The relatives of a Chinese activist have been seized from their homes after he was accused of writing a letter calling for the resignation of China's leader Xi Jinping. Wen Yunchao – known as "Beifeng" – says that he saw a copy of the letter on the Chinese state-controlled online news service Watching.cn. However, he has denied any connection with either the website or the letter.
In a telephone interview Wen said that his family, who live in Jiexi, Guangdong, have been harassed by the authorities since 10 March. Wen has now received a phone call from his sister-in-law telling him his parents and brother have been detained. All three relatives were seized from their homes on 22 March.
According to reporting by Sky News, the final conversation Wen had with his father was five days previously. Wen has reportedly been told by the authorities that there would be no further adverse consequences if he revealed the identity of the writer of the letter and how it was published. He said: "Is it because Xi Jinping is facing a crisis over power control? Or does the Chinese government feel they are facing a ruling crisis? That caused the authorities to over-react."
Wen said he believes the Chinese government is confronted by a crisis, fuelled by a massive increase in social problems which have been triggered by the slowdown of the economy. He added: "For this kind of political case, there's very little a legal channel can do. The only thing I can do is to go through public awareness, international human rights agencies, and other government, in the hope of creating public pressure to push the local authorities to release my family members as soon as possible."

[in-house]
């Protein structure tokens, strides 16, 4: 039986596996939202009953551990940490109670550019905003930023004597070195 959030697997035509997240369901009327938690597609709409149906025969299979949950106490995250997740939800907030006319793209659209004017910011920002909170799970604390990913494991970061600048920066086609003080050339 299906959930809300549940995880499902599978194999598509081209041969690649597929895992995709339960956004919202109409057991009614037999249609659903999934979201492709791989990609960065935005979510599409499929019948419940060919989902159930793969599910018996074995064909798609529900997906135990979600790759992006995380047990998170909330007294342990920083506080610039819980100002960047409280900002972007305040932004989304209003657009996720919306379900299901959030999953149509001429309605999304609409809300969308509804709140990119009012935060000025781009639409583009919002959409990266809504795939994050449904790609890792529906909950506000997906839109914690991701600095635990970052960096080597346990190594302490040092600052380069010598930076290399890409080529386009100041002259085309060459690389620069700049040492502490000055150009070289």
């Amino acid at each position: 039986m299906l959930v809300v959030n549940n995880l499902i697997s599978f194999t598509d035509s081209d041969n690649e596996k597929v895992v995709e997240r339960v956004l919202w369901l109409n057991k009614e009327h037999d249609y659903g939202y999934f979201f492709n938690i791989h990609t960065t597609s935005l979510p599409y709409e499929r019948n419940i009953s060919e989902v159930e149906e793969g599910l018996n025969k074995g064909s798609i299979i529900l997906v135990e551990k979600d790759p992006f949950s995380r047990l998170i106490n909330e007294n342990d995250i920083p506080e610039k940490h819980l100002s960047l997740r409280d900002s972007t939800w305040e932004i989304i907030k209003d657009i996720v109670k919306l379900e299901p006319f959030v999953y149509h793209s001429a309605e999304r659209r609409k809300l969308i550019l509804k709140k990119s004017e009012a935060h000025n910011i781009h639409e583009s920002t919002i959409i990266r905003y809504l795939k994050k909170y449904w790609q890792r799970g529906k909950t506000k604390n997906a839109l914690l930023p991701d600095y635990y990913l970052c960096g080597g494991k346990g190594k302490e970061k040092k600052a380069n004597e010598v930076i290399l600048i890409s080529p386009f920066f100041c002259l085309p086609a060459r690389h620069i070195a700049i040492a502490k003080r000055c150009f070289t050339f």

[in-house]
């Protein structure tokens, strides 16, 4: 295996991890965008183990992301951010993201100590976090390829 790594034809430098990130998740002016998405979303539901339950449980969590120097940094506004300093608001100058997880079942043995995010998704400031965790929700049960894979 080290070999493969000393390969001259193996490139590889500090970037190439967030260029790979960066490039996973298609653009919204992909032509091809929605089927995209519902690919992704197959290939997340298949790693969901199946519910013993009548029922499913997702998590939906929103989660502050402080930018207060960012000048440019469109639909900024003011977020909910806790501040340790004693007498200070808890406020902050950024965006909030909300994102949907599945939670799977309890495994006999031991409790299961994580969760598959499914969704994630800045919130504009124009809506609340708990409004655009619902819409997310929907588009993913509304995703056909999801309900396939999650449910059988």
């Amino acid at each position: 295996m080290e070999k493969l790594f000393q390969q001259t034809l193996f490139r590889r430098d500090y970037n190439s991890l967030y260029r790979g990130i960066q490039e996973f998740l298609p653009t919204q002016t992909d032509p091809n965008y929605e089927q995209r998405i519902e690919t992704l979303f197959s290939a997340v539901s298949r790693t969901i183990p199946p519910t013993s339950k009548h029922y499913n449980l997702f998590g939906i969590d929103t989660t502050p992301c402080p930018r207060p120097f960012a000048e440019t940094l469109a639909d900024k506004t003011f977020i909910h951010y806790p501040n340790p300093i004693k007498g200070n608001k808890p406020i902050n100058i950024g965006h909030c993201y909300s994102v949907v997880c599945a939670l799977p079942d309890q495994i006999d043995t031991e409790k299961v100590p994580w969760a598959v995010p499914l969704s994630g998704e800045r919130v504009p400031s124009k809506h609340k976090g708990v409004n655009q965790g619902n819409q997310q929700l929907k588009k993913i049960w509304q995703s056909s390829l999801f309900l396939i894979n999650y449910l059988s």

The activist currently lives in New York. He told Sky News that sources had told him that more than seven people working for Watching.cn have been seized by the authorities. Earlier in March, Chinese columnist Jia Jia was seized by Beijing police on his way to Hong Kong. Wen believes Jia's detention is part of the crackdown that has ensured after the publication of the letter. Phone calls to Jiexi police and government by British journalists have not been answered.